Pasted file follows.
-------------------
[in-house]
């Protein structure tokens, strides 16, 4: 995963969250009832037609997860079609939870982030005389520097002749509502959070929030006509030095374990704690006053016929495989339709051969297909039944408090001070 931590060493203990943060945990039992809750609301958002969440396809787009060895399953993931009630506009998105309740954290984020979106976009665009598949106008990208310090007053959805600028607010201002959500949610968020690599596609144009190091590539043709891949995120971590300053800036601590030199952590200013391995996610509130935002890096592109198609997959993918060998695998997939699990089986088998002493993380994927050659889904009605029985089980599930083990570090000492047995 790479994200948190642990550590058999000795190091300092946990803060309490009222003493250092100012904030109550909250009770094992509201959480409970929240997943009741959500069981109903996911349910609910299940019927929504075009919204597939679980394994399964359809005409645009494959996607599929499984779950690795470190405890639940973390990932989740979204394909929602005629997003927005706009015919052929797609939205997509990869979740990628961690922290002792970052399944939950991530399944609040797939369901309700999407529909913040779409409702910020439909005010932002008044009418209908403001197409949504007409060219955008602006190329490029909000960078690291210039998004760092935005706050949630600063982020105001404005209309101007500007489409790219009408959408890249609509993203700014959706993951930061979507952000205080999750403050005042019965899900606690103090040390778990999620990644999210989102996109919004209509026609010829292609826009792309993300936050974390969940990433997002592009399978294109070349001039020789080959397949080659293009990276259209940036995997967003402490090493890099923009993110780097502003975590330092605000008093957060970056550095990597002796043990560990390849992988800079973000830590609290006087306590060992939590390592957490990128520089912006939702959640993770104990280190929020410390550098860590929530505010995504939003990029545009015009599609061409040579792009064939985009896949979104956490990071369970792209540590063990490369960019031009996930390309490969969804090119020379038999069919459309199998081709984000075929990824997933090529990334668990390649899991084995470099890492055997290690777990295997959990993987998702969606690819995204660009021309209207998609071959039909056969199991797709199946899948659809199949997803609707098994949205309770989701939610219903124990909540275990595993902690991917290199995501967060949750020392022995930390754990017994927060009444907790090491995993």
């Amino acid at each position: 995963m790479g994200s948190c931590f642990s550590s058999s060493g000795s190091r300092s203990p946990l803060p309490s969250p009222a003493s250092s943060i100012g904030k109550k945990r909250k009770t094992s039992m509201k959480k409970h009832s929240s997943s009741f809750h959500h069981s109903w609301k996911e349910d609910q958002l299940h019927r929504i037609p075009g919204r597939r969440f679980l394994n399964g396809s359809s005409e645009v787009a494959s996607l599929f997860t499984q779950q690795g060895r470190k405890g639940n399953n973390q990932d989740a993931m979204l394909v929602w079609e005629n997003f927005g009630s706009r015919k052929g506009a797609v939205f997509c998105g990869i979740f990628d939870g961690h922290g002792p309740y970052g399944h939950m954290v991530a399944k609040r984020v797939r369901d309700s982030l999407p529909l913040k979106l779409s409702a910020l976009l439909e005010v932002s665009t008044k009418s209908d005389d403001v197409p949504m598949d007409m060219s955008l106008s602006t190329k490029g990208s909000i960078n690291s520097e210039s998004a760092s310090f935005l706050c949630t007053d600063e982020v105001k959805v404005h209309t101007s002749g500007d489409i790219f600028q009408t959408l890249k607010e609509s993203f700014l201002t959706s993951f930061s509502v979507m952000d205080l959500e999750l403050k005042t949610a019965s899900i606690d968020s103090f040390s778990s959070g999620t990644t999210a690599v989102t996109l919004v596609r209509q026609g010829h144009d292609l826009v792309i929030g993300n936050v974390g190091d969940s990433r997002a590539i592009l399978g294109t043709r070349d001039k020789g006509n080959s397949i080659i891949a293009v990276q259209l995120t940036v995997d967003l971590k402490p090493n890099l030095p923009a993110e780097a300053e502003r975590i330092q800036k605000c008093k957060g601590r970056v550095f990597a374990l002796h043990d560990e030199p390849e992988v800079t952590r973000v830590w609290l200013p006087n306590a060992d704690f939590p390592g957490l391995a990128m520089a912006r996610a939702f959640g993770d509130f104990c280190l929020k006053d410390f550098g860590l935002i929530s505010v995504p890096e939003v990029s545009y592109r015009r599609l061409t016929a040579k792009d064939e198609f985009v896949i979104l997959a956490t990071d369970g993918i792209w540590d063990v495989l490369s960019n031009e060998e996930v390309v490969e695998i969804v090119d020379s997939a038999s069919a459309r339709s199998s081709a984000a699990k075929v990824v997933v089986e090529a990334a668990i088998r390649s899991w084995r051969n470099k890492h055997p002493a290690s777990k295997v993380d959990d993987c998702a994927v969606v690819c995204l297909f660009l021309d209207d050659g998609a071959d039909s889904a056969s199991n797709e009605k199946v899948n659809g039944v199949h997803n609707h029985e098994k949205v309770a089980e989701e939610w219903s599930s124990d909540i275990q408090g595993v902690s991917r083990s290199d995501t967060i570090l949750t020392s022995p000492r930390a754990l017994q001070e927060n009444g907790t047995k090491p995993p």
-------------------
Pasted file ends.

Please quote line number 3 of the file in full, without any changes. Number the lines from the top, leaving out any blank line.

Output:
């Amino acid at each position: 995963m790479g994200s948190c931590f642990s550590s058999s060493g000795s190091r300092s203990p946990l803060p309490s969250p009222a003493s250092s943060i100012g904030k109550k945990r909250k009770t094992s039992m509201k959480k409970h009832s929240s997943s009741f809750h959500h069981s109903w609301k996911e349910d609910q958002l299940h019927r929504i037609p075009g919204r597939r969440f679980l394994n399964g396809s359809s005409e645009v787009a494959s996607l599929f997860t499984q779950q690795g060895r470190k405890g639940n399953n973390q990932d989740a993931m979204l394909v929602w079609e005629n997003f927005g009630s706009r015919k052929g506009a797609v939205f997509c998105g990869i979740f990628d939870g961690h922290g002792p309740y970052g399944h939950m954290v991530a399944k609040r984020v797939r369901d309700s982030l999407p529909l913040k979106l779409s409702a910020l976009l439909e005010v932002s665009t008044k009418s209908d005389d403001v197409p949504m598949d007409m060219s955008l106008s602006t190329k490029g990208s909000i960078n690291s520097e210039s998004a760092s310090f935005l706050c949630t007053d600063e982020v105001k959805v404005h209309t101007s002749g500007d489409i790219f600028q009408t959408l890249k607010e609509s993203f700014l201002t959706s993951f930061s509502v979507m952000d205080l959500e999750l403050k005042t949610a019965s899900i606690d968020s103090f040390s778990s959070g999620t990644t999210a690599v989102t996109l919004v596609r209509q026609g010829h144009d292609l826009v792309i929030g993300n936050v974390g190091d969940s990433r997002a590539i592009l399978g294109t043709r070349d001039k020789g006509n080959s397949i080659i891949a293009v990276q259209l995120t940036v995997d967003l971590k402490p090493n890099l030095p923009a993110e780097a300053e502003r975590i330092q800036k605000c008093k957060g601590r970056v550095f990597a374990l002796h043990d560990e030199p390849e992988v800079t952590r973000v830590w609290l200013p006087n306590a060992d704690f939590p390592g957490l391995a990128m520089a912006r996610a939702f959640g993770d509130f104990c280190l929020k006053d410390f550098g860590l935002i929530s505010v995504p890096e939003v990029s545009y592109r015009r599609l061409t016929a040579k792009d064939e198609f985009v896949i979104l997959a956490t990071d369970g993918i792209w540590d063990v495989l490369s960019n031009e060998e996930v390309v490969e695998i969804v090119d020379s997939a038999s069919a459309r339709s199998s081709a984000a699990k075929v990824v997933v089986e090529a990334a668990i088998r390649s899991w084995r051969n470099k890492h055997p002493a290690s777990k295997v993380d959990d993987c998702a994927v969606v690819c995204l297909f660009l021309d209207d050659g998609a071959d039909s889904a056969s199991n797709e009605k199946v899948n659809g039944v199949h997803n609707h029985e098994k949205v309770a089980e989701e939610w219903s599930s124990d909540i275990q408090g595993v902690s991917r083990s290199d995501t967060i570090l949750t020392s022995p000492r930390a754990l017994q001070e927060n009444g907790t047995k090491p995993p």